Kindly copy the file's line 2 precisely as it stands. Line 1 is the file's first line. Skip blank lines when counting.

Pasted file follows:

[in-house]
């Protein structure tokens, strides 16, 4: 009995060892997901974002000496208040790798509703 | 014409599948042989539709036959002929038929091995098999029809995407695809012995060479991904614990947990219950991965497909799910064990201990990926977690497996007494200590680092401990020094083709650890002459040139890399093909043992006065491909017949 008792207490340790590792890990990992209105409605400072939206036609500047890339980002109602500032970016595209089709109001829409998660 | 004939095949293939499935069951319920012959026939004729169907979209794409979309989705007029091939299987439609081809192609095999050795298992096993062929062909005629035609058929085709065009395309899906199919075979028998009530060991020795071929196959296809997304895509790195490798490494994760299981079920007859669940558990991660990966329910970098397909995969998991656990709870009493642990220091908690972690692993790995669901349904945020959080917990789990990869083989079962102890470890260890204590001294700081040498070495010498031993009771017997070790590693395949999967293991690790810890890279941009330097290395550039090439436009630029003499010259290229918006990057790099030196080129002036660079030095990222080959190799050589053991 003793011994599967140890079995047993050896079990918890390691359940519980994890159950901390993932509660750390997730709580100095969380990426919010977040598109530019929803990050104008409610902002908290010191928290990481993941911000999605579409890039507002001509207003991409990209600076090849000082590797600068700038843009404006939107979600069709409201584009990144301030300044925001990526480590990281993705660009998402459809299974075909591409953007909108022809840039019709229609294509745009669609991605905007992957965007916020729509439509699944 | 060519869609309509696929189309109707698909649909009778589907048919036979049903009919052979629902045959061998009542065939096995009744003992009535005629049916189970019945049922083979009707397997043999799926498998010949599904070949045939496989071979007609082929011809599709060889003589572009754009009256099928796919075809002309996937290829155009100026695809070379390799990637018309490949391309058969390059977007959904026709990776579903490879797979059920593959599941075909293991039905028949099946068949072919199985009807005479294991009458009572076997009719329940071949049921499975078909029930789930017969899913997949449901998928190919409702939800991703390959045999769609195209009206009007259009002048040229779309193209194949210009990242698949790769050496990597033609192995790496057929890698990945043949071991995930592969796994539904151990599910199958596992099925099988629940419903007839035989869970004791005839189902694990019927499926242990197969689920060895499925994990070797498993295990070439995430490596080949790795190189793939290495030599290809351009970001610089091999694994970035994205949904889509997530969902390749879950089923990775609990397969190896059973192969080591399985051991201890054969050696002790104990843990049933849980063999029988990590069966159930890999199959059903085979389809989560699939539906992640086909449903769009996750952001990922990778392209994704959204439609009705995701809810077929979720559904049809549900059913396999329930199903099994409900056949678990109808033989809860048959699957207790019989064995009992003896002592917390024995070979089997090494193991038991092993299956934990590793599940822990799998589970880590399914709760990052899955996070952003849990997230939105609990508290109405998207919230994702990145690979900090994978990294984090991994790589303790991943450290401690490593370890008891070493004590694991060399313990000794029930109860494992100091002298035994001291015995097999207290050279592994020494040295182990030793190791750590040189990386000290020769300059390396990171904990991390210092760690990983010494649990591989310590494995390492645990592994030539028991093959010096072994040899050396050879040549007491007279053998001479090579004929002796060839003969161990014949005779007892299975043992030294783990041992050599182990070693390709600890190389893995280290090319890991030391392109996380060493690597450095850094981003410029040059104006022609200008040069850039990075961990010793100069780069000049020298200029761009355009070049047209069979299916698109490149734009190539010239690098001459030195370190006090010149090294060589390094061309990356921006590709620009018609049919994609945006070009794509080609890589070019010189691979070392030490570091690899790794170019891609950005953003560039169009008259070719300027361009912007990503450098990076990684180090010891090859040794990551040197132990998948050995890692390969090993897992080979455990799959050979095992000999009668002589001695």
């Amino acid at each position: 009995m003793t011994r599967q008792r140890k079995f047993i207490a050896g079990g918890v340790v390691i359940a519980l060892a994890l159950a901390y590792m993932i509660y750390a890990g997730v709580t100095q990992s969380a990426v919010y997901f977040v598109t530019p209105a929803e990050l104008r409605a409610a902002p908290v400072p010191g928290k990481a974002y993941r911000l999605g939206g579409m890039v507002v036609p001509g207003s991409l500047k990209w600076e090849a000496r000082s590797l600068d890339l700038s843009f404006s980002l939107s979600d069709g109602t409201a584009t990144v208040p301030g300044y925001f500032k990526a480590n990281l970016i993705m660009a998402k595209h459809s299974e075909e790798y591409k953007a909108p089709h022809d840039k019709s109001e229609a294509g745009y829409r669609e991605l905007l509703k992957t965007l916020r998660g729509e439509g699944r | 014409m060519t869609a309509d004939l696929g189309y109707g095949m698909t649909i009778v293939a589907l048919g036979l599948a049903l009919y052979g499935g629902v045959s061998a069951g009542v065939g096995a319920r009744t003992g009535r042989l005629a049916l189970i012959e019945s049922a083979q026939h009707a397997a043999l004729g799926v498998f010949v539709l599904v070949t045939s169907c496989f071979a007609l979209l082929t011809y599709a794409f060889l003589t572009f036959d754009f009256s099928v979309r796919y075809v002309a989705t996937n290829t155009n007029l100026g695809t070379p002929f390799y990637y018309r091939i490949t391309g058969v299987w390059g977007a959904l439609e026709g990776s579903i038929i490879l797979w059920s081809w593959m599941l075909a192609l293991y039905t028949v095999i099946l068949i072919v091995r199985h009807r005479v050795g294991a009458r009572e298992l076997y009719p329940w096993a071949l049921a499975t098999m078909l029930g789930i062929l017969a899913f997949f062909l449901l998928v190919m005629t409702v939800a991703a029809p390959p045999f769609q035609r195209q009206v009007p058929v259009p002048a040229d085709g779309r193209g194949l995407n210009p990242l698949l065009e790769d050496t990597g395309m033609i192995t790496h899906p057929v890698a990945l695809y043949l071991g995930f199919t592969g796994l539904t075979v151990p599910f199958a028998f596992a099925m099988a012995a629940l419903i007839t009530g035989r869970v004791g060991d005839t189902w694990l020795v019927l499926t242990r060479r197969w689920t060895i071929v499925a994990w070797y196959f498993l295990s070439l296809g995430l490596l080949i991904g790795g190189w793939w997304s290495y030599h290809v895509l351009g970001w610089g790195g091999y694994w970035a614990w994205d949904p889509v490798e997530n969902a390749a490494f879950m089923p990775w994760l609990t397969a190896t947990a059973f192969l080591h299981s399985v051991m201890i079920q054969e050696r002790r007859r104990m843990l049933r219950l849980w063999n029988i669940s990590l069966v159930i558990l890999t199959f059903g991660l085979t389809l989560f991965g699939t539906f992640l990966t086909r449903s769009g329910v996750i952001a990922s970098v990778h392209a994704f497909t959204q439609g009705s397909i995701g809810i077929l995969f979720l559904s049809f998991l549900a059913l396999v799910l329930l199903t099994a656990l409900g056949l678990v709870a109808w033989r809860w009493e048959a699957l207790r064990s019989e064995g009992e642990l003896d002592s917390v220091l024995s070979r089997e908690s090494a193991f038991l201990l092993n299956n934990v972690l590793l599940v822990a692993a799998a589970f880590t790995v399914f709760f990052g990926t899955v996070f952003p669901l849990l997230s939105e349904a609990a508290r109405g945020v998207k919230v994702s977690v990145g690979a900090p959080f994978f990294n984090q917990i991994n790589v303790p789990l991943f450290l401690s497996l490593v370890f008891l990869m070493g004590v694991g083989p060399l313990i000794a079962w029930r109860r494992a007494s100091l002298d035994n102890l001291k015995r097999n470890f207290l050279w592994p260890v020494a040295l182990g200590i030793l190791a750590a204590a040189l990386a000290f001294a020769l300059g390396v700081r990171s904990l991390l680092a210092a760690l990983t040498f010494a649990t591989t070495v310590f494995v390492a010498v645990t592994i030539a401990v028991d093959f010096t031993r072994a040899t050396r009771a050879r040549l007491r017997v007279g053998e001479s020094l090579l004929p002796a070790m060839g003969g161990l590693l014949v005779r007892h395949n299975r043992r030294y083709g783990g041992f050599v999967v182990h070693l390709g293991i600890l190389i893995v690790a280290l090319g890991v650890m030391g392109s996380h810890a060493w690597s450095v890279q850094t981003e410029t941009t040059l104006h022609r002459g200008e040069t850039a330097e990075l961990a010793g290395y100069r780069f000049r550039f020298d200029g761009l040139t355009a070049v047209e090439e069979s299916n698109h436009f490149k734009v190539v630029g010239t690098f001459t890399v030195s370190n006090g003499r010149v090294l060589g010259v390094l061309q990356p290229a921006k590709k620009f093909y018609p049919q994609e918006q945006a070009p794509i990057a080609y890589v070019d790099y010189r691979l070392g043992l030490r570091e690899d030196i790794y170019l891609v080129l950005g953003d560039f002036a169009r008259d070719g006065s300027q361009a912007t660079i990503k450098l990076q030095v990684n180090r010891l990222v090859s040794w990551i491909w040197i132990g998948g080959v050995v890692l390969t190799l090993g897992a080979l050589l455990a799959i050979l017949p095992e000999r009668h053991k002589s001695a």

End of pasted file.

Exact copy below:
């Protein structure tokens, strides 16, 4: 009995060892997901974002000496208040790798509703 | 014409599948042989539709036959002929038929091995098999029809995407695809012995060479991904614990947990219950991965497909799910064990201990990926977690497996007494200590680092401990020094083709650890002459040139890399093909043992006065491909017949 008792207490340790590792890990990992209105409605400072939206036609500047890339980002109602500032970016595209089709109001829409998660 | 004939095949293939499935069951319920012959026939004729169907979209794409979309989705007029091939299987439609081809192609095999050795298992096993062929062909005629035609058929085709065009395309899906199919075979028998009530060991020795071929196959296809997304895509790195490798490494994760299981079920007859669940558990991660990966329910970098397909995969998991656990709870009493642990220091908690972690692993790995669901349904945020959080917990789990990869083989079962102890470890260890204590001294700081040498070495010498031993009771017997070790590693395949999967293991690790810890890279941009330097290395550039090439436009630029003499010259290229918006990057790099030196080129002036660079030095990222080959190799050589053991 003793011994599967140890079995047993050896079990918890390691359940519980994890159950901390993932509660750390997730709580100095969380990426919010977040598109530019929803990050104008409610902002908290010191928290990481993941911000999605579409890039507002001509207003991409990209600076090849000082590797600068700038843009404006939107979600069709409201584009990144301030300044925001990526480590990281993705660009998402459809299974075909591409953007909108022809840039019709229609294509745009669609991605905007992957965007916020729509439509699944 | 060519869609309509696929189309109707698909649909009778589907048919036979049903009919052979629902045959061998009542065939096995009744003992009535005629049916189970019945049922083979009707397997043999799926498998010949599904070949045939496989071979007609082929011809599709060889003589572009754009009256099928796919075809002309996937290829155009100026695809070379390799990637018309490949391309058969390059977007959904026709990776579903490879797979059920593959599941075909293991039905028949099946068949072919199985009807005479294991009458009572076997009719329940071949049921499975078909029930789930017969899913997949449901998928190919409702939800991703390959045999769609195209009206009007259009002048040229779309193209194949210009990242698949790769050496990597033609192995790496057929890698990945043949071991995930592969796994539904151990599910199958596992099925099988629940419903007839035989869970004791005839189902694990019927499926242990197969689920060895499925994990070797498993295990070439995430490596080949790795190189793939290495030599290809351009970001610089091999694994970035994205949904889509997530969902390749879950089923990775609990397969190896059973192969080591399985051991201890054969050696002790104990843990049933849980063999029988990590069966159930890999199959059903085979389809989560699939539906992640086909449903769009996750952001990922990778392209994704959204439609009705995701809810077929979720559904049809549900059913396999329930199903099994409900056949678990109808033989809860048959699957207790019989064995009992003896002592917390024995070979089997090494193991038991092993299956934990590793599940822990799998589970880590399914709760990052899955996070952003849990997230939105609990508290109405998207919230994702990145690979900090994978990294984090991994790589303790991943450290401690490593370890008891070493004590694991060399313990000794029930109860494992100091002298035994001291015995097999207290050279592994020494040295182990030793190791750590040189990386000290020769300059390396990171904990991390210092760690990983010494649990591989310590494995390492645990592994030539028991093959010096072994040899050396050879040549007491007279053998001479090579004929002796060839003969161990014949005779007892299975043992030294783990041992050599182990070693390709600890190389893995280290090319890991030391392109996380060493690597450095850094981003410029040059104006022609200008040069850039990075961990010793100069780069000049020298200029761009355009070049047209069979299916698109490149734009190539010239690098001459030195370190006090010149090294060589390094061309990356921006590709620009018609049919994609945006070009794509080609890589070019010189691979070392030490570091690899790794170019891609950005953003560039169009008259070719300027361009912007990503450098990076990684180090010891090859040794990551040197132990998948050995890692390969090993897992080979455990799959050979095992000999009668002589001695």